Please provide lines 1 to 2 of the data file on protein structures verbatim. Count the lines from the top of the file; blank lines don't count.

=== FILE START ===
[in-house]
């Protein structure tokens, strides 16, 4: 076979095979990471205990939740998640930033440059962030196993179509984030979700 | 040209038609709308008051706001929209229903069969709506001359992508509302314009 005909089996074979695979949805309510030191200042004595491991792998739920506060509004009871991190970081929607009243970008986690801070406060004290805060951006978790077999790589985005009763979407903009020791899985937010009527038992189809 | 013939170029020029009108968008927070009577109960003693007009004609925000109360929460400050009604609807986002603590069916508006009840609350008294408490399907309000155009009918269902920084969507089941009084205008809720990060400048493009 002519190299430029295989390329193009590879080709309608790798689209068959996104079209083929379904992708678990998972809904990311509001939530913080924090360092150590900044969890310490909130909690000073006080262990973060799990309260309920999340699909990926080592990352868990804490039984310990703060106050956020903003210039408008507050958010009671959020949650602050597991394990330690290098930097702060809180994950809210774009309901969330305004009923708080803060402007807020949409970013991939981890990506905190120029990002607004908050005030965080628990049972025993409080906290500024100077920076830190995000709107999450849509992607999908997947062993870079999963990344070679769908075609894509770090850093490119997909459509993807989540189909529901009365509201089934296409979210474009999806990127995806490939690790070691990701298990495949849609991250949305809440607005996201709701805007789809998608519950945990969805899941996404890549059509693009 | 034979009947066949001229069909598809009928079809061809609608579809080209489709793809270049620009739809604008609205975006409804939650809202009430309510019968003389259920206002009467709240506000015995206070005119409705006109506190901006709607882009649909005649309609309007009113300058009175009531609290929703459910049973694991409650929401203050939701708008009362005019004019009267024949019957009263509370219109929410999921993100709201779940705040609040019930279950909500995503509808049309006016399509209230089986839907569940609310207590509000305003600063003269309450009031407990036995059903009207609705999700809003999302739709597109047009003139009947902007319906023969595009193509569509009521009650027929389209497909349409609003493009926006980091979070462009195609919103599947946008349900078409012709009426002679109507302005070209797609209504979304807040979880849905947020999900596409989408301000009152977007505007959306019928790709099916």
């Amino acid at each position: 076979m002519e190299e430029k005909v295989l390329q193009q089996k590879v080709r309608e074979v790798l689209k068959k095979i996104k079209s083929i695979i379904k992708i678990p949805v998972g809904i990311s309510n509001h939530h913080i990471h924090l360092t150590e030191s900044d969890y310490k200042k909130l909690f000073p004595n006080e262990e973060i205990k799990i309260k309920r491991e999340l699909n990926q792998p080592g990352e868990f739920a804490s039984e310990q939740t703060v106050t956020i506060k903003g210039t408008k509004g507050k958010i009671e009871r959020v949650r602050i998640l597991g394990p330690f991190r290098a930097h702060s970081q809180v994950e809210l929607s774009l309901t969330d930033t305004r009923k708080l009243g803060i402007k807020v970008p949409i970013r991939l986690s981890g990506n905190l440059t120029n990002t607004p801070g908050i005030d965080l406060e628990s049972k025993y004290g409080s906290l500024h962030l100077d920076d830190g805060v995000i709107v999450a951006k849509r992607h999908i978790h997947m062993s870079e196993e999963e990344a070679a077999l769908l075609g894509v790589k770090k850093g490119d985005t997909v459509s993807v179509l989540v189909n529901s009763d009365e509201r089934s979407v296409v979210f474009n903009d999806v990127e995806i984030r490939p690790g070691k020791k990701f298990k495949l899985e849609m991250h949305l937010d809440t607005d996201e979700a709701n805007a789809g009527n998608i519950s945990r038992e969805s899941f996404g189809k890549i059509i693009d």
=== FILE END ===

[in-house]
């Protein structure tokens, strides 16, 4: 076979095979990471205990939740998640930033440059962030196993179509984030979700 | 040209038609709308008051706001929209229903069969709506001359992508509302314009 005909089996074979695979949805309510030191200042004595491991792998739920506060509004009871991190970081929607009243970008986690801070406060004290805060951006978790077999790589985005009763979407903009020791899985937010009527038992189809 | 013939170029020029009108968008927070009577109960003693007009004609925000109360929460400050009604609807986002603590069916508006009840609350008294408490399907309000155009009918269902920084969507089941009084205008809720990060400048493009 002519190299430029295989390329193009590879080709309608790798689209068959996104079209083929379904992708678990998972809904990311509001939530913080924090360092150590900044969890310490909130909690000073006080262990973060799990309260309920999340699909990926080592990352868990804490039984310990703060106050956020903003210039408008507050958010009671959020949650602050597991394990330690290098930097702060809180994950809210774009309901969330305004009923708080803060402007807020949409970013991939981890990506905190120029990002607004908050005030965080628990049972025993409080906290500024100077920076830190995000709107999450849509992607999908997947062993870079999963990344070679769908075609894509770090850093490119997909459509993807989540189909529901009365509201089934296409979210474009999806990127995806490939690790070691990701298990495949849609991250949305809440607005996201709701805007789809998608519950945990969805899941996404890549059509693009 | 034979009947066949001229069909598809009928079809061809609608579809080209489709793809270049620009739809604008609205975006409804939650809202009430309510019968003389259920206002009467709240506000015995206070005119409705006109506190901006709607882009649909005649309609309007009113300058009175009531609290929703459910049973694991409650929401203050939701708008009362005019004019009267024949019957009263509370219109929410999921993100709201779940705040609040019930279950909500995503509808049309006016399509209230089986839907569940609310207590509000305003600063003269309450009031407990036995059903009207609705999700809003999302739709597109047009003139009947902007319906023969595009193509569509009521009650027929389209497909349409609003493009926006980091979070462009195609919103599947946008349900078409012709009426002679109507302005070209797609209504979304807040979880849905947020999900596409989408301000009152977007505007959306019928790709099916």